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Honour the volunteer

Not recognised as permanent workers, anganwadi activists are deprived of access to basic necessities alongside experiencing widespread exploitation

Honour the volunteer

In an unusual gesture, Prime Minister Modi had chosen to personally announce an increase in the honorarium for scheme workers, such as anganwadi workers and accredited social health activists (ASHAs), on September 21, 2018. He even called it a "landmark increase in remuneration". However, the increase turned out to be quite paltry in absolute terms.

Anganwadi workers who were getting an honorarium of Rs 3,000 would get Rs 4,500 per month and the mini-anganwadi workers, who single-handedly manage small anganwadis in remote areas and earlier received Rs 2,200, would get Rs 3, 500. The anganwadi helper who used to get Rs 1,500 per month would get Rs 2,250 from October. For ASHA workers, the recurring performance-based incentives would be doubled.

Why are these paltry amounts? Just compare them with the national floor-level minimum wage of Rs 176 per day, as notified on July 1, 2017, below which no minimum wage should be fixed; the minimum wage for semi-skilled and skilled workers in agriculture stands at Rs 325 and Rs 353 respectively, fixed by the Centre on April 3, 2018; the minimum wage of Rs 500 per day is fixed for security guards, who have been reclassified as skilled workers, on September 13, 2016; the minimum wage for non-farm workers is in the central sphere of Rs 307–364 for semi-skilled workers and Rs 334–395 for skilled workers, as was notified on January 19, 2017. Finally, above all, the minimum wage of Rs 600 per day was fixed as the lowest minimum wage in Kerala, earlier this year.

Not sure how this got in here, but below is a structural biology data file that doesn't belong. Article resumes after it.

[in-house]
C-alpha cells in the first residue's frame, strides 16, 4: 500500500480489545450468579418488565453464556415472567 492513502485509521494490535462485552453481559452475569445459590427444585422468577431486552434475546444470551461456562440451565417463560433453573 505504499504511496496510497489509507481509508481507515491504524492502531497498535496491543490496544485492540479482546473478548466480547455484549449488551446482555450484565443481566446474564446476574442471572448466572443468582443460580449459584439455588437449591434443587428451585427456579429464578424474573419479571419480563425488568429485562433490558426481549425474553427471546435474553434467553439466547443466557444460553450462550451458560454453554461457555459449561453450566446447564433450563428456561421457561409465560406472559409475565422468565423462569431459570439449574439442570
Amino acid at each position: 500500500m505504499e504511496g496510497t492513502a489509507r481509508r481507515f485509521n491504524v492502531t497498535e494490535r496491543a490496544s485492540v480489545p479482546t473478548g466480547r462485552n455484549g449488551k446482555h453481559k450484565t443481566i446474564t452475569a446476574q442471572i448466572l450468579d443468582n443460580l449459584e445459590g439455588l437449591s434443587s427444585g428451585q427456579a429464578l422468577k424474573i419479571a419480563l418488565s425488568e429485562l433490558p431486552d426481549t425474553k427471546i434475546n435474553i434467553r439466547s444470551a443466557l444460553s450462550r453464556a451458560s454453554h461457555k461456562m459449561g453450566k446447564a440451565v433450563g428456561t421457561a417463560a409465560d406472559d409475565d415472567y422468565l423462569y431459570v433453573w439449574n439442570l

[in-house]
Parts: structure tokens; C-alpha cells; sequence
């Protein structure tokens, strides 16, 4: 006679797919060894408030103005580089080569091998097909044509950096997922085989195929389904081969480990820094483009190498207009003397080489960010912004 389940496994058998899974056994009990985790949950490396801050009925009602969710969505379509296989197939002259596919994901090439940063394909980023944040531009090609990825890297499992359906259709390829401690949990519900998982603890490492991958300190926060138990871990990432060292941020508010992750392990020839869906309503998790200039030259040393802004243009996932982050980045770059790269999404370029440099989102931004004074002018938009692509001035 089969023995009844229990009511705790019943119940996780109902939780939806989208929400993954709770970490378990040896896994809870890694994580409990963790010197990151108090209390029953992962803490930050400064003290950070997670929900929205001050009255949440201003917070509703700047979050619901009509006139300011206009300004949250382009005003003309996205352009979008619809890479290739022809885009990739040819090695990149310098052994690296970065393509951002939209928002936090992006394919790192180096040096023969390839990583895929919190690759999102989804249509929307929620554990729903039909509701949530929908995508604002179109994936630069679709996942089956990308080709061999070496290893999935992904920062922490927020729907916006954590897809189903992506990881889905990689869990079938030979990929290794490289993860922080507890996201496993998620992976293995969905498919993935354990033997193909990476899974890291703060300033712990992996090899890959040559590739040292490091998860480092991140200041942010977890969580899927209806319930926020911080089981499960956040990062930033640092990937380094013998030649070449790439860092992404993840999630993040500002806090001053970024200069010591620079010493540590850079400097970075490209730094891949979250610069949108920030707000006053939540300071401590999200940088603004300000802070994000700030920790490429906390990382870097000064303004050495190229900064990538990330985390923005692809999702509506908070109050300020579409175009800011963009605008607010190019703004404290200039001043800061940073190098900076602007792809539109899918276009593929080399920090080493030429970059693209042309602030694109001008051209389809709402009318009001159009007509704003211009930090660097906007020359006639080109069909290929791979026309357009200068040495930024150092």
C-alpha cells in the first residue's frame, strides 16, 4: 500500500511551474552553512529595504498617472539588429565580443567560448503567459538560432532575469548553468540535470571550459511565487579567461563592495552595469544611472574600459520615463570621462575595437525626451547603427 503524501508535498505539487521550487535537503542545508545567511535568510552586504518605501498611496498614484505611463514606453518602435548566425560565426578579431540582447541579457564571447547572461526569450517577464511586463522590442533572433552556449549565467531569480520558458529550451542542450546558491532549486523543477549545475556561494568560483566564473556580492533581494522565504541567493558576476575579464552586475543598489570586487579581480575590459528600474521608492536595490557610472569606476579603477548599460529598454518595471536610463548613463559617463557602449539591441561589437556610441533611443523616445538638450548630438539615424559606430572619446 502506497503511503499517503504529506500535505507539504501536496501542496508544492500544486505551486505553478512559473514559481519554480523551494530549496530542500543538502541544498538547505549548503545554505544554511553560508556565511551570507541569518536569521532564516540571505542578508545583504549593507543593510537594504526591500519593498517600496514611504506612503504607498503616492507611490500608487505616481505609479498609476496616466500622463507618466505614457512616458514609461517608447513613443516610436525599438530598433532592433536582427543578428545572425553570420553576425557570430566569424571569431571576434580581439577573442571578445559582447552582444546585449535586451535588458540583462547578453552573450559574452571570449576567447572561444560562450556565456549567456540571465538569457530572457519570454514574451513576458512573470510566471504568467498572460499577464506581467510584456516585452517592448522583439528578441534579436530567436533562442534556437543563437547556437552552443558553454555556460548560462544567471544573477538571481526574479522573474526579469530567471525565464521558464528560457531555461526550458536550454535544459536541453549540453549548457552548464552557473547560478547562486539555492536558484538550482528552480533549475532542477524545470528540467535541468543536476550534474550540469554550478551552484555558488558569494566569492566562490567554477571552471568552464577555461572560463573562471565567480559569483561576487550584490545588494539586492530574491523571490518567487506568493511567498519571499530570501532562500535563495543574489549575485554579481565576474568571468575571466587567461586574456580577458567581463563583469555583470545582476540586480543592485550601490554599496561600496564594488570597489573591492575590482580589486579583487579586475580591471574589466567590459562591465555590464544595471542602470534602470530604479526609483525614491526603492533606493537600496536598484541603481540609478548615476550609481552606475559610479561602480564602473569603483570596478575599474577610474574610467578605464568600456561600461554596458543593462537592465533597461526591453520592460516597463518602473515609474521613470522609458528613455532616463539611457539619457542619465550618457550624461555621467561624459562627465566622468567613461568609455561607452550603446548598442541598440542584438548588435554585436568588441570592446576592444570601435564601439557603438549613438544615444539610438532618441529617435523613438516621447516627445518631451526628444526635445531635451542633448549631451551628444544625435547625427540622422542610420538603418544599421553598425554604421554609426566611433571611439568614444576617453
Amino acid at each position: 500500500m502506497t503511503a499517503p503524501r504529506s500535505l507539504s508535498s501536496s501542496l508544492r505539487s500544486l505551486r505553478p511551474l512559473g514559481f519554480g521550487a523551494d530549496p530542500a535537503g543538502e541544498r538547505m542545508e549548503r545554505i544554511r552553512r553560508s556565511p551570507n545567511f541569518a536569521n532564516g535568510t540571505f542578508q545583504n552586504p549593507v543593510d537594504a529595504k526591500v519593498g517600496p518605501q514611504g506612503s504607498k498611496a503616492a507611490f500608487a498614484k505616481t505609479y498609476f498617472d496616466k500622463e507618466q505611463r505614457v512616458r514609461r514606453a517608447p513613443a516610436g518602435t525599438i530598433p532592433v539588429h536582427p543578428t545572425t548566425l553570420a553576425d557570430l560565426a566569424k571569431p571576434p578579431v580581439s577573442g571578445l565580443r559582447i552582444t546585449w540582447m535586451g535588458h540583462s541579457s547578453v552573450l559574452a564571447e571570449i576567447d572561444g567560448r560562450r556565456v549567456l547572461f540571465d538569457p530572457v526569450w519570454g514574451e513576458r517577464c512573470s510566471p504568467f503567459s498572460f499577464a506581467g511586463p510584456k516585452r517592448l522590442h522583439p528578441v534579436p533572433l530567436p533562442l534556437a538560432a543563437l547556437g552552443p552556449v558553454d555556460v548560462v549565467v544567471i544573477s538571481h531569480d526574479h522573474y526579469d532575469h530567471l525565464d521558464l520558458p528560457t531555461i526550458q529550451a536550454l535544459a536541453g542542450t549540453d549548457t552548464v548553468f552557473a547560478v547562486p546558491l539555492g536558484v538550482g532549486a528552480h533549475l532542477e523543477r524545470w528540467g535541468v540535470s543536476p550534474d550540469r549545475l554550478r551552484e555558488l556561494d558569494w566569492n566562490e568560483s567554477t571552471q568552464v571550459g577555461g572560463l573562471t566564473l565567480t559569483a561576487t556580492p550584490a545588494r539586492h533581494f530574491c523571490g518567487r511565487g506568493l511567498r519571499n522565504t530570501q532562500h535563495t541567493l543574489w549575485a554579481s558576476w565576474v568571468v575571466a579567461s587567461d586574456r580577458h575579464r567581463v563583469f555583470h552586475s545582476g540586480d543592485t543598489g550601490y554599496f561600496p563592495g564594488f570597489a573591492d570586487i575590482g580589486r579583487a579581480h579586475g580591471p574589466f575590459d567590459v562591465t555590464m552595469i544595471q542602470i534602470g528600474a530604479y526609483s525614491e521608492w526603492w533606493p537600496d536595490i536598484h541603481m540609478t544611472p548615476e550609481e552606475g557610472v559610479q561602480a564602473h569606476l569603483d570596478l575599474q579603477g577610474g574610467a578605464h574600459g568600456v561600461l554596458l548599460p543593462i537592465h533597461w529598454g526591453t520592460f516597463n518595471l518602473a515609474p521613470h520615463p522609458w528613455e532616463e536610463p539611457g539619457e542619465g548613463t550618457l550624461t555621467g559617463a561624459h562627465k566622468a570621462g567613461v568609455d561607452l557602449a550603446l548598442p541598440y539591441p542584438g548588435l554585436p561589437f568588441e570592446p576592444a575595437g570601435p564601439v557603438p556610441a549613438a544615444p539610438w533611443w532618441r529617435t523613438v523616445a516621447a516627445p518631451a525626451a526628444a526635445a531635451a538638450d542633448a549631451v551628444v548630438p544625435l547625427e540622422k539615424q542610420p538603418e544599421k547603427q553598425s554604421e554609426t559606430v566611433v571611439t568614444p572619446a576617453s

However, going by the government's definition, anganwadi and ASHA workers are not 'workers' but only 'volunteers', who do not receive any 'wage' but only an 'honorarium'! So, the principle of minimum wage would seemingly not apply to these scheme workers. The enormity of injustice delivered to these workers would be clear once we consider that there are more than 26 lakh anganwadi workers and 8.73 lakh ASHAs all across the country.

Judiciary opinion on this opinion also stands divided. In case after case, the higher judiciary has come up with verdicts stating that they don't qualify as workers who can be regularised within the framework. The courts have rejected their existence as government employees – but that was in the context of serving ASHAs contesting assembly or panchayat polls. Are they covered under the minimum wage law? Or, at least, should they have wage parity with regular workers like ANMs as ASHAs do perform many similar activities and even substitute them where their posts are vacant. This question has not yet come up concretely before the higher judiciary. However, in a certain case, the court has ruled that they were entitled to gratuity.